South Korean giant, Samsung, has opened a range of AI research centres in Canada, Russia and the UK. I understand the UK research centre, based in Cambridge, will focus on healthtech AI, and is in close proximity to Apple and Microsoft’s healthtech AI research groups.
Filip Piekniewski reckons there might be an AI winter coming. My take: we’re making the easy gains right now, and many sub-technologies are only now entering into mainstream use. It will take many years for every business to replace their brittle, deterministic planning with stochastic models. Even as we approach limits on current deep neural networks, we’ll see researchers make progress with other methods, particularly those which rely more heavily on prior knowledge or explicit reasoning. That said, it’s hard to believe we are even close to running out of things to do with deep learning.
The investors in China’s SenseTime probably feel deep learning has a way to run. They just pumped another $620m into the private firm which focuses on using deep neural nets for image recognition. (Or said investors are just chasing the crowd, you decide.)
Warning: nerdy. ARM, the semiconductor firm, outlined its machine learning processors. Seemed for a while that ARM had been slow out the gate with supporting the demands of modern machine learning (basically support for matrix operations and more efficient data movement), yielding to NVidia and a slew of new competitors. I suspect they aren’t too late and will be able to play to the advantage of their installed base on mobile devices and the inherent benefits of system level integration across CPU & machine learning processors.
Young Ethiopians turn to AI as the core of future development. (Fascinating take.)
One to watch: Lukas Biewald, a veteran of AI companies, Powerset (where I as an investor) & Crowdflower has launched a new enterprise AI platform, Weights and Measures: "the biggest pain is a lack of basic software and best practices to manage a completely new style of coding." This aligns with trend #4 of my 2018 predictions that we'll see a new paradigm of software development emerge.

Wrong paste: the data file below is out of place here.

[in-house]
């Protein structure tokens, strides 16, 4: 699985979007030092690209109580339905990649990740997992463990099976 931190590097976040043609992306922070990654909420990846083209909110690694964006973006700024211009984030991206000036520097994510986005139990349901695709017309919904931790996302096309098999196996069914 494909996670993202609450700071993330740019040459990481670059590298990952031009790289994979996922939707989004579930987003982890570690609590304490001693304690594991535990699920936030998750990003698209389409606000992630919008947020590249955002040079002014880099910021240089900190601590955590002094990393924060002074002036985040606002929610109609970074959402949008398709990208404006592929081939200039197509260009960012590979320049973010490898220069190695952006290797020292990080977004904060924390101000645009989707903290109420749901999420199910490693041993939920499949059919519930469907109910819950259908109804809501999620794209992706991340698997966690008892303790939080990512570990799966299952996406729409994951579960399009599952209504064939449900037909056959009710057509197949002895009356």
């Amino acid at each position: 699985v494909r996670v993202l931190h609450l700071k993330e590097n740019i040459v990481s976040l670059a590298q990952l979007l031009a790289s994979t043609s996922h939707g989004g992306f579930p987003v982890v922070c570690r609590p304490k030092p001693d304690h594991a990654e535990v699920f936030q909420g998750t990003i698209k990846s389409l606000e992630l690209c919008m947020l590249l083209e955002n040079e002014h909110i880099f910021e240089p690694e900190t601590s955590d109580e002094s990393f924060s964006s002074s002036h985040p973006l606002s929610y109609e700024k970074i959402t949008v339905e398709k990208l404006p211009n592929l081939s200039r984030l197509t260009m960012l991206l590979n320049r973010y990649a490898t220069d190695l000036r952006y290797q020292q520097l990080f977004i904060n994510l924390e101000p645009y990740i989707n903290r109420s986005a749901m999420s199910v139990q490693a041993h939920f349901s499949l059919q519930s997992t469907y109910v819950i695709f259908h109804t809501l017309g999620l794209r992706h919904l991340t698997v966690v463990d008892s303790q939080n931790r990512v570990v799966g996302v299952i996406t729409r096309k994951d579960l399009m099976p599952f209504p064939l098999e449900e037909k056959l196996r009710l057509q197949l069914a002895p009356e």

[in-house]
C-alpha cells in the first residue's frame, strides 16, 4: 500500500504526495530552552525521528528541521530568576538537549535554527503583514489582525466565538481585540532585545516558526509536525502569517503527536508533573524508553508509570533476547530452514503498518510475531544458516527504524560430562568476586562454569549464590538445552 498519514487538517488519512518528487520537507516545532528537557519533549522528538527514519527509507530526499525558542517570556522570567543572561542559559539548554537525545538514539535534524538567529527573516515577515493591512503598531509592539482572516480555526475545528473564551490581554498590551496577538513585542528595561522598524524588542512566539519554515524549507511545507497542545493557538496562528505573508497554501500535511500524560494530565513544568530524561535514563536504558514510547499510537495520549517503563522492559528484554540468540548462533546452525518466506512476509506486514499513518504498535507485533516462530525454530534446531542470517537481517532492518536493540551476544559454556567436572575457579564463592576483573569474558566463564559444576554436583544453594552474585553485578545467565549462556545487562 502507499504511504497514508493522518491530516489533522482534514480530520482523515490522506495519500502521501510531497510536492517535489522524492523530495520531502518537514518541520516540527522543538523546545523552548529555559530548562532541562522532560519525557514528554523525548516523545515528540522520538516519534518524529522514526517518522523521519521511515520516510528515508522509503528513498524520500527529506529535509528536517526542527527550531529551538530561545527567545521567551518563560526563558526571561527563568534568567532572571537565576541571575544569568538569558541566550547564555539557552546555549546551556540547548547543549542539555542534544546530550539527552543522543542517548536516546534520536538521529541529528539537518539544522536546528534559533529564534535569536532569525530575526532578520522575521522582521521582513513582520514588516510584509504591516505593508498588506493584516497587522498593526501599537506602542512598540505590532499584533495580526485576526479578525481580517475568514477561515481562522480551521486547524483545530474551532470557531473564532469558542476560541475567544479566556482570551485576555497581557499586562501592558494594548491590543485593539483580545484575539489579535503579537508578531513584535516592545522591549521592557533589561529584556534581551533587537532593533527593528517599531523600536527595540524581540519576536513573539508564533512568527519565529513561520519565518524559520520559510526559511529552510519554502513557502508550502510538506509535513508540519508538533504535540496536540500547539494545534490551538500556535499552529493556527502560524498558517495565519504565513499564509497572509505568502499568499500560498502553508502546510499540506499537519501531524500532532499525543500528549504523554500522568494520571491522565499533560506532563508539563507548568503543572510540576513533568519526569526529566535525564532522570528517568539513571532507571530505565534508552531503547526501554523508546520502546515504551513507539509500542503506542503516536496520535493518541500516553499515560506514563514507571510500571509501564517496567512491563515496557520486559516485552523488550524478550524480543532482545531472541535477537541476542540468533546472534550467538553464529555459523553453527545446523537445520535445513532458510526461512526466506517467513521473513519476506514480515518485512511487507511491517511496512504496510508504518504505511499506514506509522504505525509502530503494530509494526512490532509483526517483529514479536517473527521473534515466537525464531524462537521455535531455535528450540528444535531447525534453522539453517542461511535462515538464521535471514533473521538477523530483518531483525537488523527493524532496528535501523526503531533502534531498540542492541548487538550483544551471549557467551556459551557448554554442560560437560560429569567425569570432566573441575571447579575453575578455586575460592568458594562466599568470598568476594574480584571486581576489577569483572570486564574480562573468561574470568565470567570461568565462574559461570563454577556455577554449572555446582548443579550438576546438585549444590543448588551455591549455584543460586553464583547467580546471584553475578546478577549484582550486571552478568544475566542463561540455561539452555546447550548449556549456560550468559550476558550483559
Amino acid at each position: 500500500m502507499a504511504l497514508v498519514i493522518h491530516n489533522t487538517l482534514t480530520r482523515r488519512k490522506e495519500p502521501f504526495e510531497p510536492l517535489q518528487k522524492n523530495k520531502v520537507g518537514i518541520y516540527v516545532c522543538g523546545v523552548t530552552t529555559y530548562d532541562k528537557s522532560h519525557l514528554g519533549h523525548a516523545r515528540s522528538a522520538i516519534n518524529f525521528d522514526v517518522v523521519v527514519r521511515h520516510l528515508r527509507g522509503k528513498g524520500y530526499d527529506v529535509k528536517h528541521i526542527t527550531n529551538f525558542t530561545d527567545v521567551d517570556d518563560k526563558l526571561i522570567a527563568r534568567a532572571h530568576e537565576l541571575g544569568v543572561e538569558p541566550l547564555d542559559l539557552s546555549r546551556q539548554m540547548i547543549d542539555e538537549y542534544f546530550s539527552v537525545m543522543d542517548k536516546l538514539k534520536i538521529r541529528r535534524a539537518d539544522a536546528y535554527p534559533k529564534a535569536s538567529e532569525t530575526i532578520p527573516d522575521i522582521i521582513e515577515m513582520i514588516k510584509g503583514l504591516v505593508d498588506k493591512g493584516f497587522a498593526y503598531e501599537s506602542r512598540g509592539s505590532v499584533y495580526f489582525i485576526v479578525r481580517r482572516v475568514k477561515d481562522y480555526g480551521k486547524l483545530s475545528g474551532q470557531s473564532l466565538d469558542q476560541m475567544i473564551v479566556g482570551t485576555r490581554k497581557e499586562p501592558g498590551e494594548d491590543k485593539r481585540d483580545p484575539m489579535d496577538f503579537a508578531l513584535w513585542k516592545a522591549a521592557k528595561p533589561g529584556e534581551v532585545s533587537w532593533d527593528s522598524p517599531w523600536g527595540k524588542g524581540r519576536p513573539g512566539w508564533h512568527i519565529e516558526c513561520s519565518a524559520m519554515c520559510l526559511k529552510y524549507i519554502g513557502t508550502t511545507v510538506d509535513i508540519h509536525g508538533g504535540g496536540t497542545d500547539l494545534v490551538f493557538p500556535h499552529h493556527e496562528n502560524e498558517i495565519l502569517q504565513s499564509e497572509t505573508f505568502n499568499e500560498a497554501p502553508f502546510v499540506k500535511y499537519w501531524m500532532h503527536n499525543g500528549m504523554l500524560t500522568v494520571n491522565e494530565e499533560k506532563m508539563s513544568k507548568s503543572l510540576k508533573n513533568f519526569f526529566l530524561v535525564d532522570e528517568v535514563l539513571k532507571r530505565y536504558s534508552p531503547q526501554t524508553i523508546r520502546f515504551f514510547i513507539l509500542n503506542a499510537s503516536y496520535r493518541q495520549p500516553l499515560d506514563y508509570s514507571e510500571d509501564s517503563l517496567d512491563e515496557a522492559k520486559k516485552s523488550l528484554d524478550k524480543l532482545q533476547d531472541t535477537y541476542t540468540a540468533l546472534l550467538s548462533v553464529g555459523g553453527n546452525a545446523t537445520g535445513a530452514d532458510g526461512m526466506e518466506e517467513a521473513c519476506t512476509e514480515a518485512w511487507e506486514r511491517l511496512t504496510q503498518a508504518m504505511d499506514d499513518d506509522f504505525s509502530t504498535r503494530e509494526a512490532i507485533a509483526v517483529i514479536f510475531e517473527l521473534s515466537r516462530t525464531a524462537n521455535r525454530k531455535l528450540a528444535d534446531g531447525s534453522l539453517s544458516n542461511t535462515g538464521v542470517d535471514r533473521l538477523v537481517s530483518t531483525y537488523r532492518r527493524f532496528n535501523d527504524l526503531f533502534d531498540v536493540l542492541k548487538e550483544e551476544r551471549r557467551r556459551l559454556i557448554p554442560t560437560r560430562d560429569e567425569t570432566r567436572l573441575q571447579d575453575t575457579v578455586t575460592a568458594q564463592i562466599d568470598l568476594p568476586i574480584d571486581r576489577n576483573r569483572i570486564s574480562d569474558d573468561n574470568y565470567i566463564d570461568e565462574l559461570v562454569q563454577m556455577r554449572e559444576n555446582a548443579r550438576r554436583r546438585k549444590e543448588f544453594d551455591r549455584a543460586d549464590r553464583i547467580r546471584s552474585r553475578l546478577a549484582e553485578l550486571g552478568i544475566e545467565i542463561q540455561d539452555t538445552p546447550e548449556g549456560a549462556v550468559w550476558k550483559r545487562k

Short morsels to appear smart at dinner parties
Fortnite, the bane of many parents, made $300m in April.
👛 Coins.Ph, a Philipines-centric cryptocurrency wallet hits 5m users. (Is this a case of "the future is here, but it just isn't evenly distributed"?)
China overtook the US in healthy life expectancy at birth for the first time.
Shenzhen, China’s tech centre, is overheating. “Incubators are everywhere.”
A vegan diet is the best way to reduce your environmental impact, says new research from the University of Oxford.
🌵 Debate: are plants conscious?
The first Eurasian migrants into North America came by boat.
Transgender brains are more like their desired gender from an early age.
🔥 Another take on the culture wars. EV reader, Shehnaz Suterwalla, on the movements to decolonise culture.
Azeem's end note
I was thinking about national AI strategies. They are, mostly, seemingly a bit ho-hum. When John Kennedy sought to motivate a nation he said: “We choose to go to the Moon in this decade and do the other things, not because they are easy, but because they are hard; because that goal will serve to organize and measure the best of our energies and skills.”
Today’s national AI strategies don’t point to an epic transformational goal, they speak about the number of PhDs that are going to be created, they speak to the how, the process, not the summit we'll conquer.
If I was trying to motivate a group (any group), I’d want to give them a grand goal that is tied to a meaningful purpose. Because motivation is an emotion, not a SWOT analysis.
I can rationally see the benefits of more researchers rather than fewer. But I can’t really get excited about whether it is 1,200 or 1,500 or 2,000.
Perhaps it’s a good thing that these plans seem mildly detumescent. An excitable public policy might lead to monorails. Or perhaps government doesn’t really trust itself enough. Is it still stinging from the Gipper’s rebuke?
But as such brilliant minds as venture capitalist Bill Janeway and economist Mariana Mazzucato have both argued recently the public sector has been a key principal agent (yes, principal, not merely catalyst of enabler) in the innovations upon which our modern life is built, and in Mariana’s words was “the investor of first resort”.
Should boldness rather than temerity be a hallmark of these strategies?